Candid cameras at risk

A new broadcasting code curbing secret surveillance is fatally flawed, says Steve Boulton
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The Independent Online
When Donal McIntyre spent a year among the night-club bouncers of Nottingham for an award-winning World in Action investigation into the drugs underworld of Middle England, the one thing he didn't fear was the reliability of his surveillance equipment.

A word out of place might have earned him a nasty beating. But with a miniature camera in his clothing, one in his car and two wired-up colleagues in the crowd, all the angles would have been covered.

Donal produced gold dust - a graphic account of the way the drugs trade had suborned "security" at many night-clubs. The bouncers frisking clubbers for illegal drugs were swallowing amphetamine, cocaine and steroids delivered to their doors by courier. Almost a year after Leah Betts's death, the man who had hired Donal as a doorman sold him strong amphetamine with the words: "If anyone dies, don't mention my name."

Was this achievable in any other way? Open access was out of the question. Witnesses were too scared. And documentary evidence? You must be joking.

It is only recently that the technology became affordable, durable and reliable enough to mount an operation like this. It is a powerful new weapon for investigative journalism. The drawback is that this stuff is capable of ending privacy for ever.

With the technology comes subterfuge and further ethical dilemmas. Donal had to adopt another personality and identity for a whole year. Other World in Action journalists have posed as insurance clients, care-home staff and arms industry salesmen - all, we believe, to serious purpose and in the public interest.

It is not, of course, good taste alone which keeps World In Action, The Cook Report and Dispatches from filming, for example, "love romps". Independent TV journalists work to rules enforced by one statutory body, the ITC, and second-guessed by another, the Broadcasting Standards Commission.

The ITC Code is clear on secret recording. It may only happen when the story is of important public interest, and when it is essential for the authority and credibility of the journalism. Permission must be obtained from senior programme executives before filming, and again during editing. It is clear to me what this means - covert recording must be justifiable and it should be used as proof and not as mere illustration. I won't use it if we can prove our point without it.

The Broadcasting Code is unlike anything which print journalists are used to. It is legally enforceable. From its good intentions, a horde of Rottweiler lawyers and PR firms have fashioned a quasi-legal system in which TV investigations generate letters, legal threats and demands for prior disclosure. At best, this process keeps us on our toes, at worst it delivers the legal equivalent of road rage. Its great achievement, though, is in keeping us accountable and honest.

Into this secure environment, the Broadcasting Standards Commission has just thrown a large and pungent smoke grenade - a separate, much more heavy-handed code of conduct, produced at the behest of the last government. This is still in draft form, and it will not have the legal force of the ITC Code. It will, however, be the benchmark by which the BSC will conduct its hearings.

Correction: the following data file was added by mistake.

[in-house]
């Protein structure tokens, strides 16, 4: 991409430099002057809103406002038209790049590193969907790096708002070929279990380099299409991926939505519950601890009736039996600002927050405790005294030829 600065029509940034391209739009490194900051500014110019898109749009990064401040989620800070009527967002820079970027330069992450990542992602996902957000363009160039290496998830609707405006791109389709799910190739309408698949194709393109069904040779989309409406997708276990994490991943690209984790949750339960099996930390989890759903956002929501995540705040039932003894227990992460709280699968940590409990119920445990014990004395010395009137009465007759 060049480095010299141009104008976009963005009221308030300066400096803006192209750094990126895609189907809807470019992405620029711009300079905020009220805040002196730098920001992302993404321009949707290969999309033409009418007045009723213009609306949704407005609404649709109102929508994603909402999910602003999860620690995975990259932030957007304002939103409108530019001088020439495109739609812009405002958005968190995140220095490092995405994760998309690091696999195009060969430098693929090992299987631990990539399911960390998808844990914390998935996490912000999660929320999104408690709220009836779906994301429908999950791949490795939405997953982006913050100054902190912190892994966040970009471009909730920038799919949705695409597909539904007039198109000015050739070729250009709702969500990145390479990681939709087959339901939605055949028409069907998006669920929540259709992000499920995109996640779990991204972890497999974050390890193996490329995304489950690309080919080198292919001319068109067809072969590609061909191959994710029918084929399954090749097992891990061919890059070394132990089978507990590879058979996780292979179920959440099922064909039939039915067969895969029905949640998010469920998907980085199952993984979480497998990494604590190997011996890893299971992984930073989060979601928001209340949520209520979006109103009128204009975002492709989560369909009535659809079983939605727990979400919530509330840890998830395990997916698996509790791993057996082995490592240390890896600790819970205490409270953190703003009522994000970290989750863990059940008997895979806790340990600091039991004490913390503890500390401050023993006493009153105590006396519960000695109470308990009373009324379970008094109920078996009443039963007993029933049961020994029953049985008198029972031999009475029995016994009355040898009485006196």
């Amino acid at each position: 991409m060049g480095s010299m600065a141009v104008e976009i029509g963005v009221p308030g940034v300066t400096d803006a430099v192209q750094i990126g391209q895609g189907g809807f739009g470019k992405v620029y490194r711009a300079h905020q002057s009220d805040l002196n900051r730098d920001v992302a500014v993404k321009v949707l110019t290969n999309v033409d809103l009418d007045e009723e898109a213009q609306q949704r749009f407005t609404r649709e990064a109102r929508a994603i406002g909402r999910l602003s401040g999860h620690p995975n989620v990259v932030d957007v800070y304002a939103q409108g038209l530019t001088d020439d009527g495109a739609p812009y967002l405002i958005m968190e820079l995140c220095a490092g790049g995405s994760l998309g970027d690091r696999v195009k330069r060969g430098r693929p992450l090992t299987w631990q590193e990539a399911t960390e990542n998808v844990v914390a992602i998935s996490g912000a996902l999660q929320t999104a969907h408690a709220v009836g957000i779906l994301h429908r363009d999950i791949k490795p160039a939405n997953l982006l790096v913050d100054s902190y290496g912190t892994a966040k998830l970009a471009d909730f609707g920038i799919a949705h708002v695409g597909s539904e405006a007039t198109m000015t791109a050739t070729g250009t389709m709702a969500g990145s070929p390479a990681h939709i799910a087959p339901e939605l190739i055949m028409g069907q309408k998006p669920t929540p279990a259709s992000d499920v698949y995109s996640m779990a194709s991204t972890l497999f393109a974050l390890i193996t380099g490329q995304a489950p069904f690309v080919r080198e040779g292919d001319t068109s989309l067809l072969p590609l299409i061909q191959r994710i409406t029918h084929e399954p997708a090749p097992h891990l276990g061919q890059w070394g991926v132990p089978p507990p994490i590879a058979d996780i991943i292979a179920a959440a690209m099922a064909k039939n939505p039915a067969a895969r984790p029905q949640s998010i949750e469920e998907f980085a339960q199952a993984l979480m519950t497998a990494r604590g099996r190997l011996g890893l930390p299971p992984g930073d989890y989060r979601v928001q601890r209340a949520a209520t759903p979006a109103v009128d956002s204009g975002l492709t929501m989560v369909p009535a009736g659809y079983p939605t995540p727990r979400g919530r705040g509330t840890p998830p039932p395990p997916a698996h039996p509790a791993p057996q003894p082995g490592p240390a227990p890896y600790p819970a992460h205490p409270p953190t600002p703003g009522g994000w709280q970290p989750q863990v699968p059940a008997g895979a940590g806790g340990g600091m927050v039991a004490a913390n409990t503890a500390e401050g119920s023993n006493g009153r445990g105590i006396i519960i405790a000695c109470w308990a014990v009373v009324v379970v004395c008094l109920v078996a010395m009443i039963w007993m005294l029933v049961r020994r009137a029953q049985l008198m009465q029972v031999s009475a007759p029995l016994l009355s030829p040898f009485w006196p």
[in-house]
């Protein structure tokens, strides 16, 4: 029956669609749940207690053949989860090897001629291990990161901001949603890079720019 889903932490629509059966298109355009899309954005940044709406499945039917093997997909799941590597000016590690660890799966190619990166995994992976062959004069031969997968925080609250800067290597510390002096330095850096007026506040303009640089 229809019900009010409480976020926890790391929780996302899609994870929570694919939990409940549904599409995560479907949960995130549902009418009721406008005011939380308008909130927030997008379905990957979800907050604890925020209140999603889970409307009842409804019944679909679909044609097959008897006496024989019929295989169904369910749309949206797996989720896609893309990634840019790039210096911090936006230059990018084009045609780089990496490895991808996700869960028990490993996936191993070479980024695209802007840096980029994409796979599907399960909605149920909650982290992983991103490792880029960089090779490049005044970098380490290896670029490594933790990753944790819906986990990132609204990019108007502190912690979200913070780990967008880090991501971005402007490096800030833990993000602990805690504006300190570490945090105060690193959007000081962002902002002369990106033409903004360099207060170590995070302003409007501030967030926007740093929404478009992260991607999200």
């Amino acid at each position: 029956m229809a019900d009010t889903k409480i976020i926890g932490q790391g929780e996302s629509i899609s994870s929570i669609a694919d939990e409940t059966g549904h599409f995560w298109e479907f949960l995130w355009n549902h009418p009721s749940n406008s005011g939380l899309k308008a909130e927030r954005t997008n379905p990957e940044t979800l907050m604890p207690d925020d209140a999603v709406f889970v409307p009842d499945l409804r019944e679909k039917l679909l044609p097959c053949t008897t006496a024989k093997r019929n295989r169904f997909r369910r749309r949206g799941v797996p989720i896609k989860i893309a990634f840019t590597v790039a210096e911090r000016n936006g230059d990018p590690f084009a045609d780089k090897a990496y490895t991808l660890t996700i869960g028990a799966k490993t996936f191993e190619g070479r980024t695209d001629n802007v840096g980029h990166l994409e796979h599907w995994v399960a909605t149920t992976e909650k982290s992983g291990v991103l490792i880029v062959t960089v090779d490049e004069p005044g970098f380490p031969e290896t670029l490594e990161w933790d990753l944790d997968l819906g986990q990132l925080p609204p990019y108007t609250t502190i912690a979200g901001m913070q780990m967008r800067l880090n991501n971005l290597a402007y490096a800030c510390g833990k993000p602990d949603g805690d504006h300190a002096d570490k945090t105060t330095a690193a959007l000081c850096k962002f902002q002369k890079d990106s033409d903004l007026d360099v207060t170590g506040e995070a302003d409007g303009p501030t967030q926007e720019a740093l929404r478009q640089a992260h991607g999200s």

This draft code is seriously flawed. Sometimes it's just plain pedantic - like requiring every library shot to be labelled as such, without considering whether this always matters or whether the context might already make it clear. Its requirements on approaching interviewees would drive journalism further into a legalised paper-chase.

On secret filming, it is at its most restrictive. It would limit the use of secret recording to cases of "overwhelming" public interest. It defines these as crime and "significant" anti-social behaviour. The only exception would be some consumer testing. All those, of course, are valid. But they cannot be the only grounds for permitting secret filming.

Last February, an undercover World In Action reporter found herself in front of a principal fund-raiser for the Conservative Party. She was promised informal access to named Cabinet ministers for a minimum pounds 2,000 donation to election funds. This is not illegal, and I'm not convinced that it is "significantly anti-social" in the same way as drug-dealing or child abuse. But it told us a lot about the world of influence and money in the government party.

A year before, two covert World in Action journalists were in Hong Kong listening to someone describe the way she "knocks off" other people's designs and sells them on to Marks & Spencer. Can we equate this with drug-dealing or crime? But doesn't it tell us, legitimately, a lot about the world of fashion and its ethics? What, too, of the behaviour of auction houses captured by Dispatches or of Roger Cook's expose of "canned" animal hunting? In the public interest, certainly. But the overwhelming public interest?

In effect, we are now facing two separate codes, the legally enforceable ITC version, second-guessed by more restrictive BSC rules. This is double jeopardy and worse - for observance of the codes is no guarantee against the law of libel.

TV regulation of this kind was once necessary because of the scarcity of channels and the disproportionate influence of the broadcasters. In a multi-channel world, that is no longer the case. Now there is a serious imbalance in the opposite direction.

Dispatches, with an audience of two million at best, is overseen by two statutory bodiand a legally enforceable code. News of the World, readership 11 million, is not. Which is most likely to offend against taste, privacy and fairness? The writer is editor of `World In Action'.

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